UK launches early assault on using Google Glass while driving

UK launches early assault on using Google Glass while driving

Summary: Regulators in the UK are working with police to ensure the arrival of Google’s Glass does not turn the nation’s drivers into a menace on the roads.

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The UK's Department for Transport (DfT) has made early moves to block the use of Google's Glass connected specs while driving.

"We are aware of the impending rollout of Google Glass and are in discussion with the police to ensure that individuals do not use this technology while driving," the DfT said in a statement to ZDNet.

"It is important that drivers give their full attention to the road when they are behind the wheel and do not behave in a way that stops them from observing what is happening on the road.

"A range of offences and penalties already exist to tackle those drivers who do not pay proper attention to the road including careless driving which will become a fixed penalty offence later this year." 

Drivers in the UK have been forbidden to use phones without handsfree kits since 2003. The current fine for being caught using a mobile phone is £60 and three penalty points points on the driver's licence, although this could rise to £90 soon along with a range of new distraction offences, including eating a sandwich or lighting a cigarette at the wheel, according to The Guardian.

A proposal in the US state of West Virginia to outlaw Glass and other head-mounted technology while operating a vehicle was aired earlier this year, however the bill is unlikely to pass until 2014.

The pre-emptive strikes on driver safety come as Google approaches the expected 2014 public release of Glass, which is currently only available in the US to participants of its Glass Explorer program.

Google has previously addressed the issue of driving while using Glass in an FAQ for Explorers, taking the view that using Glass in a vehicle depends on current laws.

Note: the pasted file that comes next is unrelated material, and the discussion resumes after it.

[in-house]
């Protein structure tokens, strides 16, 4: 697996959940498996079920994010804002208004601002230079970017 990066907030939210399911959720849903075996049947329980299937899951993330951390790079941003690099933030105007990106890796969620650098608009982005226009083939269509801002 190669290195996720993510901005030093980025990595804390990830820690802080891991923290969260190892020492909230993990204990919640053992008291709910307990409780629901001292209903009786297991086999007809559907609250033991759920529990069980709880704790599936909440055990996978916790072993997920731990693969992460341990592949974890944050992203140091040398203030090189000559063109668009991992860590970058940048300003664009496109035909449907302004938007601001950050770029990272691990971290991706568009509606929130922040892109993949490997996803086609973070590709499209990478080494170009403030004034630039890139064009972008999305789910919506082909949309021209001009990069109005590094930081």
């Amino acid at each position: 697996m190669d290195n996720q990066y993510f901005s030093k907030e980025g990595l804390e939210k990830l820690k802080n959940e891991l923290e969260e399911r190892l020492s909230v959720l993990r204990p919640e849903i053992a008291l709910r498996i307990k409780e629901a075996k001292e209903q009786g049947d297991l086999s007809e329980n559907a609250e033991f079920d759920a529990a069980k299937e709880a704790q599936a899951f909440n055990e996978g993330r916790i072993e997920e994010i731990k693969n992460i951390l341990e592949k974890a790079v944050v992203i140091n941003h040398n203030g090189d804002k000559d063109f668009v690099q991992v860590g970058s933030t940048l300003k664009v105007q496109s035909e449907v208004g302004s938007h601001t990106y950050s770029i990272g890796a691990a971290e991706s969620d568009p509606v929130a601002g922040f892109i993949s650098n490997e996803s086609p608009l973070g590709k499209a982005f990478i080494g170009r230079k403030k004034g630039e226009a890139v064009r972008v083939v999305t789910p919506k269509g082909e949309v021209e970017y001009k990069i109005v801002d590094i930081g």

"As you probably know, most states have passed laws limiting the use of mobile devices while driving any motor vehicle, and most states post those rules on their department of motor vehicles websites. Read up and follow the law! Above all, even when you're following the law, don't hurt yourself or others by failing to pay attention to the road. The same goes for bicycling: whether or not any laws limit your use of Glass, always be careful," the FAQ said.

Google said in a statment to ZDNet: "We are thinking very carefully about how we design Glass because new technology always raises new issues. Our Glass Explorer programme, currently only launched in the US, reaches people from all walks of life and will ensure that our users become active participants in shaping the future of this technology."

Topics: Google, EU, United Kingdom

Liam Tung

About Liam Tung

Liam Tung is an Australian business technology journalist living a few too many Swedish miles north of Stockholm for his liking. He gained a bachelors degree in economics and arts (cultural studies) at Sydney's Macquarie University, but hacked (without Norse or malicious code for that matter) his way into a career as an enterprise tech, security and telecommunications journalist with ZDNet Australia. These days Liam is a full time freelance technology journalist who writes for several publications.

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Talkback

7 comments
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  • Quite right

    Wearing Google Glass would distract drivers whilst texting.
    I Am Alive and You are Dead
  • It's time smoking was banned too